Mental Illness Touches Us All: What Can We Do About It?

By Vera Oziransky

“Mental illness is not a personal failure. In fact, if there is failure, it is to be found in the way we have responded to people with mental and brain disorders” –Dr Gro Harlem Brundtland, former Director-General of WHO

Worldwide, one in four people will be affected by mental or neurological disorders at some point in their lives. Approximately 43.7 million Americans, a fifth of adults, experienced mental illness in the past year alone.

One in 10 Americans report being depressed in the past two weeks; 6.9% experienced depression in 2012. That’s an estimated 16 million adults, and over half that amount – approximately 8.3 million adults – report having serious thoughts of suicide in the past year. Suicide is the third leading cause of death among persons aged 15-24 years, the second among persons aged 25-34 years. Among individuals aged 45-54 years, suicide rates have increased 37.9% between 1999-2009. Moreover, while 90% of individuals who complete suicide suffer from a potentially treatable mental disorder, less than 15% of those suffering from mental or emotional problems receive treatment.

If you have not experienced this debilitating condition yourself, you know someone who has. Your child? Friend? Colleague? Student? A member of your congregation? Today is World Mental Health Day and while there is a pressing need to develop prevention science and better treatment, there is also urgency in breaking the silence and overcoming stigma. Simply put, let’s talk about it. Treatments for cancer are not perfect, yet we no longer whisper about cancer in hallways – we consult friends and colleagues, participate in walks and races, and embrace opportunities for prevention.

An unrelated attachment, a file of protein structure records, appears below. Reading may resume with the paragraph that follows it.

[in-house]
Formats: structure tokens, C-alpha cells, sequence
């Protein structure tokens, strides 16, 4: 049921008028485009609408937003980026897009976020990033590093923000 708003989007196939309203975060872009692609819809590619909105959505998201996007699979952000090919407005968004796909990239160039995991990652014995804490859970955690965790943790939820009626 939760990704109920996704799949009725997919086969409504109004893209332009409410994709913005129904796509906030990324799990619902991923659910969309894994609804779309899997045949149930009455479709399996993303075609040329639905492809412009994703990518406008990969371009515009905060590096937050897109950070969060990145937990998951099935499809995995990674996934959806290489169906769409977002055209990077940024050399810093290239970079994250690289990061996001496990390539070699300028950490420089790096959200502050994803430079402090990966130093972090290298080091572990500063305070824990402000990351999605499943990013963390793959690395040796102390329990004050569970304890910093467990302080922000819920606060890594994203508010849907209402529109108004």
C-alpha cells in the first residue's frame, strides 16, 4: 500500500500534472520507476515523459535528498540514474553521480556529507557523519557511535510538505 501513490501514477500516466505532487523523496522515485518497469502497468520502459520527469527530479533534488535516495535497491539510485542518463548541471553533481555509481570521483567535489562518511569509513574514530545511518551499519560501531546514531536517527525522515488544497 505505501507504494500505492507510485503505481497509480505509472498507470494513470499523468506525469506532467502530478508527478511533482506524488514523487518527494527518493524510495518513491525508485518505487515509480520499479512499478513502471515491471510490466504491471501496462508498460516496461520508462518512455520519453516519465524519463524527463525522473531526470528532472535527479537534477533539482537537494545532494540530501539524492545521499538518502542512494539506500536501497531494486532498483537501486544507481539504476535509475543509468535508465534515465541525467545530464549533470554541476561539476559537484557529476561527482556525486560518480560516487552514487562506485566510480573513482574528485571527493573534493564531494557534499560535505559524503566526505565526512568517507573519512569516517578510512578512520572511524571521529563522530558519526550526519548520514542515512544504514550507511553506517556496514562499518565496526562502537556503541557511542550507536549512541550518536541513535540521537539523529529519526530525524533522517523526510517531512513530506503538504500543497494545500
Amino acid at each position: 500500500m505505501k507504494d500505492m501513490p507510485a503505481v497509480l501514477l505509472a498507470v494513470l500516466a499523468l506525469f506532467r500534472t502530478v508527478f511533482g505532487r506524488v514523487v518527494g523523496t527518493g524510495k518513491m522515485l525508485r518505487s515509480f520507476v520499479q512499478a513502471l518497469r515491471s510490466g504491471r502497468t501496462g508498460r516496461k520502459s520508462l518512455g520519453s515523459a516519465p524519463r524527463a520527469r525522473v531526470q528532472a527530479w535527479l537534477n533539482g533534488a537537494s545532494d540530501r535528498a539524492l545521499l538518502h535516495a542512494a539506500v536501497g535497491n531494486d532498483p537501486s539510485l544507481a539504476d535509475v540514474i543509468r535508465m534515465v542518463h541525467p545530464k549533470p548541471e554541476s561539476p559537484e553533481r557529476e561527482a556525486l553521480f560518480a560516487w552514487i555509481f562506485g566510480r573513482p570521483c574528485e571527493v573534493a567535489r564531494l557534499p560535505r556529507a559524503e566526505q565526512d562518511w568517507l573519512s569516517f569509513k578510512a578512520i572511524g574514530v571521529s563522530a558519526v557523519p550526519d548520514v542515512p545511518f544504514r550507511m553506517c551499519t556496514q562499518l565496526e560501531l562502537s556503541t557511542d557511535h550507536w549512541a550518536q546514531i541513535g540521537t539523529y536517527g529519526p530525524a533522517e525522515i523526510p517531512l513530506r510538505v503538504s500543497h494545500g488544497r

In June 2014, the Vitality Institute launched Recommendations with the vision of health being embraced as a strategic imperative across sectors and as a core value in society. This includes mental well-being which requires cross-sector collaboration and market innovation for progress.

Everyone has a role to play.

Communities can support those living with mental illness by speaking about it openly and providing social support. Universities can support students through collaboration with specialized non-profits rather than dismissing them from campus. Employers can include mental health promotion in wellness programs. Markets can support mental health through innovation, such as personalized online programs and coaching. Governments can enhance access to quality services and launch effective media campaigns, such as the Surgeon General’s call for suicide prevention.

No more silence. It is time to work together to build a holistic Culture of Health.

WHO - Suicide Prevention Report FrameworkVisual

Image: Key Risk for Suicide Aligned with Relevant Interventions. Click to enlarge. (Source: WHO Report “Preventing Suicide: A Global Imperative“)

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